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Appalachian Trail Hikers Asked To Leave The Trail Due To COVID-19

Lilly Knoepp
A group of hikers pose for a photo at Outdoor 76 despite the news that the Appalachian Trail Conservancy has asked them to stop hiking.

Thru-hikers on the Appalachian Trail currently attempting to cover its over 2,000 milesare being asked to get off the trail because of COVID-19. 

March is usually when hikers from across the world are coming through Western North Carolina on their trek from Georgia to Maine.  But on Wednesday, they were asked to stop – for now. 

Here’s Jordan Bowman, spokesperson for the Appalachian Trail Conservancy (ATC). 

 “It’s that real risk of someone getting on the trail and spreading it to other hikers or going into towns and spreading it to these rural vulnerable communities,” says Bowman. 

Bowman says this applies to people hiking the whole trail as well as those just doing a portion - known as section hikers. He says that right now there are over 1,000 people registered on the trail. ATC is not only trying to limit the spread of the disease because of the communal nature of hiking. Bowman says they are also thinking about how they would be able to get to people on the trail if they were to get sick.  

The news was released across media platforms frequented by hikers but many might not find out about the news until they come into towns to resupply. 

Cory McCall is co-owner of outfitter Outdoor 76 in downtown Franklin -  a city that is an official Appalachian Trail Community.  It’s near mile 110 on the trail, hikers oftenstop there for their first resupply.

“We have had a number of hikers in this morning but Main Street does seem to be more quiet,”says McCall. 

Outdoor 76 is still operational - it has had to close its onsite taproom as part of the statewide ban on gatherings at restaurants and bars. The store has also announced a delivery program where hikers can call ahead to order supplies and pay over the phone then pick them up at mile 70 (Dicks Creek Gap) or 110 (Winding Stair Gap).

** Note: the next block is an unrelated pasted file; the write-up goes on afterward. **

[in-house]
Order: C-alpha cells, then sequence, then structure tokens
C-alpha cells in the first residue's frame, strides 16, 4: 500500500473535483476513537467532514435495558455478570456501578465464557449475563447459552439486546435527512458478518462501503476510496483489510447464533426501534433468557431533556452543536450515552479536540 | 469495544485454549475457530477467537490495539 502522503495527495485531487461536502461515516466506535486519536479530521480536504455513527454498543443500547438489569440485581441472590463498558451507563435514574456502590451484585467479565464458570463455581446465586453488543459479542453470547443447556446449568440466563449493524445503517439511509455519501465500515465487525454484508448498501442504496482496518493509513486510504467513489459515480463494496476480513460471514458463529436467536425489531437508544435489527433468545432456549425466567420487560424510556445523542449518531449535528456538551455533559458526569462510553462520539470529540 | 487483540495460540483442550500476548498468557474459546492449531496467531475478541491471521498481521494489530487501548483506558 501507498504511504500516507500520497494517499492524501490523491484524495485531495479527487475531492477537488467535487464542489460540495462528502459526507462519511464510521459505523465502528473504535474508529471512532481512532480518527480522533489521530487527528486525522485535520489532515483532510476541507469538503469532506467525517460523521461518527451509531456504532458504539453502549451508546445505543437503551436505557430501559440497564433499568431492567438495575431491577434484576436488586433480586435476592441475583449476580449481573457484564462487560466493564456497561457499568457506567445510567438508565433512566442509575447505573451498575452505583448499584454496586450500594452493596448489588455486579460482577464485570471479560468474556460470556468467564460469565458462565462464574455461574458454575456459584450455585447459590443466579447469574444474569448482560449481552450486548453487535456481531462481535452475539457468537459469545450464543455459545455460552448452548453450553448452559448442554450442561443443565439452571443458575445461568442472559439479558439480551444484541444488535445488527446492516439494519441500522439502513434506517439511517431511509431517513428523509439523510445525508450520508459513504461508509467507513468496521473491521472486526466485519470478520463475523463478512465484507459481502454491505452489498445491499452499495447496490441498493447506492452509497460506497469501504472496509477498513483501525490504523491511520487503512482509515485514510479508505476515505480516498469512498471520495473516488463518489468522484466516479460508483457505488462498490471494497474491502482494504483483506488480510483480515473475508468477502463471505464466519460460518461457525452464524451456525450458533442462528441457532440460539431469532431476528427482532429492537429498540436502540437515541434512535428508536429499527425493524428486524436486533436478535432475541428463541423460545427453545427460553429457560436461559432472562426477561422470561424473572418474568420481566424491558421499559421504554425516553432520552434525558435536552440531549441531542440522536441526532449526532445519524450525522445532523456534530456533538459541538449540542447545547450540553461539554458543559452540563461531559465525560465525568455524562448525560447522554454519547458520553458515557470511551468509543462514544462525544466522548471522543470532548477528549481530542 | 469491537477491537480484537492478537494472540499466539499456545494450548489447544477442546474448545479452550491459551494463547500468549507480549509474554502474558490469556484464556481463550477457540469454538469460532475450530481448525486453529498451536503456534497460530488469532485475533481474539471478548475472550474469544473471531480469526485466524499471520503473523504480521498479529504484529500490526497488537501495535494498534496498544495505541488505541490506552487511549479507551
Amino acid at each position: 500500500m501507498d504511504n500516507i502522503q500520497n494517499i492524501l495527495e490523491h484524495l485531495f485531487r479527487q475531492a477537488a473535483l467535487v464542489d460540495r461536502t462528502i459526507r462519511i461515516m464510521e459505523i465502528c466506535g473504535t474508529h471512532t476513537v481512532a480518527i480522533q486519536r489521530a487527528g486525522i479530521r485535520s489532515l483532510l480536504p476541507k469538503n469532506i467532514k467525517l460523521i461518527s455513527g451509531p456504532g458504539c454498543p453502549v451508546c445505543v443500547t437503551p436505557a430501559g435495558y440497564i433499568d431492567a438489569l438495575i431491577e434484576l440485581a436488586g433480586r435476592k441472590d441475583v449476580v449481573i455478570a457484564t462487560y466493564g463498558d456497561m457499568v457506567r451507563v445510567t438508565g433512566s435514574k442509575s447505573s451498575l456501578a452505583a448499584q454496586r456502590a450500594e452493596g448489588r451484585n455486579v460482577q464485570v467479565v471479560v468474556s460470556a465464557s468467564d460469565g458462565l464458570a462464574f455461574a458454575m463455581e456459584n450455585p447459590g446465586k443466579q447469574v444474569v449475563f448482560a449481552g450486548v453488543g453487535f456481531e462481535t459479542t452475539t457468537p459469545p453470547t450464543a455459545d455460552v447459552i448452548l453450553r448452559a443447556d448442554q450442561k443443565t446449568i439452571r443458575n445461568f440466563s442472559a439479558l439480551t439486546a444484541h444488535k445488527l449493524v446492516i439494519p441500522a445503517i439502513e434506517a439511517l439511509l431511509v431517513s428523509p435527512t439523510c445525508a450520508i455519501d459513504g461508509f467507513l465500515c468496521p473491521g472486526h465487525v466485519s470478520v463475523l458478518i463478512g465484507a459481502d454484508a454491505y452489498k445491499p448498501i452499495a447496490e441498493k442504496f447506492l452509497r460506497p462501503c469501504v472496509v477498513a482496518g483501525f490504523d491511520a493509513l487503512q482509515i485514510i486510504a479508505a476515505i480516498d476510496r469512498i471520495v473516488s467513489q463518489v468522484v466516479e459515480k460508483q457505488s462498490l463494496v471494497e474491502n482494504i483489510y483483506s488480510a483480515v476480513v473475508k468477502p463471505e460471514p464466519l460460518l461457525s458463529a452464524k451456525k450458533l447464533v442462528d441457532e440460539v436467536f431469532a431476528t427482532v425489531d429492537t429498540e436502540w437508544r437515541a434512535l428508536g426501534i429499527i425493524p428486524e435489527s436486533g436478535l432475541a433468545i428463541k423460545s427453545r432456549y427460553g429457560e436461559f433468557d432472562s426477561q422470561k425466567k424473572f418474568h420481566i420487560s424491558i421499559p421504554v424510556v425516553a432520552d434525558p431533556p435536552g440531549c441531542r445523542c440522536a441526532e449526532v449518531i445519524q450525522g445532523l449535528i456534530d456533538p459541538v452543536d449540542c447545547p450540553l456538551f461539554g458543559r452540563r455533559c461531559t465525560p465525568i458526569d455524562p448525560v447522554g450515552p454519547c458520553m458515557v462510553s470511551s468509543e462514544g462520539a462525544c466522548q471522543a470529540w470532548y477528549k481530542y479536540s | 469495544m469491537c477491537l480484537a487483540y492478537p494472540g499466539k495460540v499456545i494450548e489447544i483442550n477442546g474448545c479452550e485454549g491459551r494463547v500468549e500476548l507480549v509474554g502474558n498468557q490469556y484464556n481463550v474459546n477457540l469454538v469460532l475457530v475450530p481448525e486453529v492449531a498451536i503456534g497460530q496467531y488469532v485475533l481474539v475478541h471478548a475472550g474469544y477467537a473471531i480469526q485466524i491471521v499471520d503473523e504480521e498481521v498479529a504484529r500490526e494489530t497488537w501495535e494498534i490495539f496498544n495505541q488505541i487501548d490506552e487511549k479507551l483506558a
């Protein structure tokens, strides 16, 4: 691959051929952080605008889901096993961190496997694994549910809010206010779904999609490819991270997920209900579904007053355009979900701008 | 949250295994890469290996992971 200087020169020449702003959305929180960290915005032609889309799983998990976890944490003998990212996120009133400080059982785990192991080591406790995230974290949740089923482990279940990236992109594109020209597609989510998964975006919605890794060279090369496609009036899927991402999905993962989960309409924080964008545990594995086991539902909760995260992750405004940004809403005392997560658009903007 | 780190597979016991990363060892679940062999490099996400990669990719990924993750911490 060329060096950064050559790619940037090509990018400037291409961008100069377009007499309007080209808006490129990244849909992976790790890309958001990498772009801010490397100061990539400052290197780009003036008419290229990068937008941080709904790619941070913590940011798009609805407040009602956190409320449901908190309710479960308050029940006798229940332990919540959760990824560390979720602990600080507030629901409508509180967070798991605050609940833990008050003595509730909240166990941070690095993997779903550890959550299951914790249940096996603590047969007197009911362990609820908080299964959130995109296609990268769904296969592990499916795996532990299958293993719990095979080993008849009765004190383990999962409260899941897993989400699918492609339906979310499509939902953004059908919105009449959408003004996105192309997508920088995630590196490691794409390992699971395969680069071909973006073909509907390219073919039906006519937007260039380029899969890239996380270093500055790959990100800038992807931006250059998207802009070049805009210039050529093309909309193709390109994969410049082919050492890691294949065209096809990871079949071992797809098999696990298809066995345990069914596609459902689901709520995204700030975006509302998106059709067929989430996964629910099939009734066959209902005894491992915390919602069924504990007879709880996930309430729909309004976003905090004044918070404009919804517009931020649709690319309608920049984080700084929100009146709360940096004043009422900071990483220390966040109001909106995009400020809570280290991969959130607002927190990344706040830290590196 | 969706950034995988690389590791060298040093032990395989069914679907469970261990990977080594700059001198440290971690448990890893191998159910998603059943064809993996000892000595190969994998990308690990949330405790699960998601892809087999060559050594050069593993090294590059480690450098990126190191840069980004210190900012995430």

“We feel like we have a responsibility to the hikers and our staff - as long as we can afford to have them here,” says McCall.

McCall explains that many hikers who are on the AT right now have been planning this trip for years - and they might not have anywhere to go if they don’t continue to hike on. He says most of the hikers he has talked to have no intention of postponing their trips.

McCall then passes off his phone to a hiker in the store.

“Before I hand it over to him, I’m going to wipe down my phone so just bear with me,” says McCall, while spraying Lysol. 

Berni Ruoff is from Germany. He just started the trail 4 days ago in Georgia. 

Credit Cory McCall
Berni Ruoff and Cory McCall take a picture at Outdoor 76 - while practicing social distancing.

“I just came over to the states right before they closed air travel from Europe. So I’m probably one of the last germans who came in,” says Ruoff. 

He’s 37. He quit his job as an app designer to travel for a year. First he hiked in New Zealand and now he is hiking his dream trail - the AT. 

“It’s like a lifelong dream to walk here on the trail,”says Ruoff, who plans to hike the trail in 90 days. He says he goes about 25 miles per day. 

“The only thing I’m worried about is that the infrastructure will shutdown so much that I won’t be able to continue but until that point I just won’t worry too much about it and just keep going,” says Ruoff. 

The Appalachian Trail Conservancy will track businesses and hostels that are closing along the trail. This list will be available by the end of the week. Hikers with questions or who need help can reach out to the ATC via email at info@appalachiantrai.org or by phone at 304-535-6331. 

Lilly Knoepp is Senior Regional Reporter for Blue Ridge Public Radio. She has served as BPR’s first fulltime reporter covering Western North Carolina since 2018. She is from Franklin, NC. She returns to WNC after serving as the assistant editor of Women@Forbes and digital producer of the Forbes podcast network. She holds a master’s degree in international journalism from the City University of New York and earned a double major from UNC-Chapel Hill in religious studies and political science.
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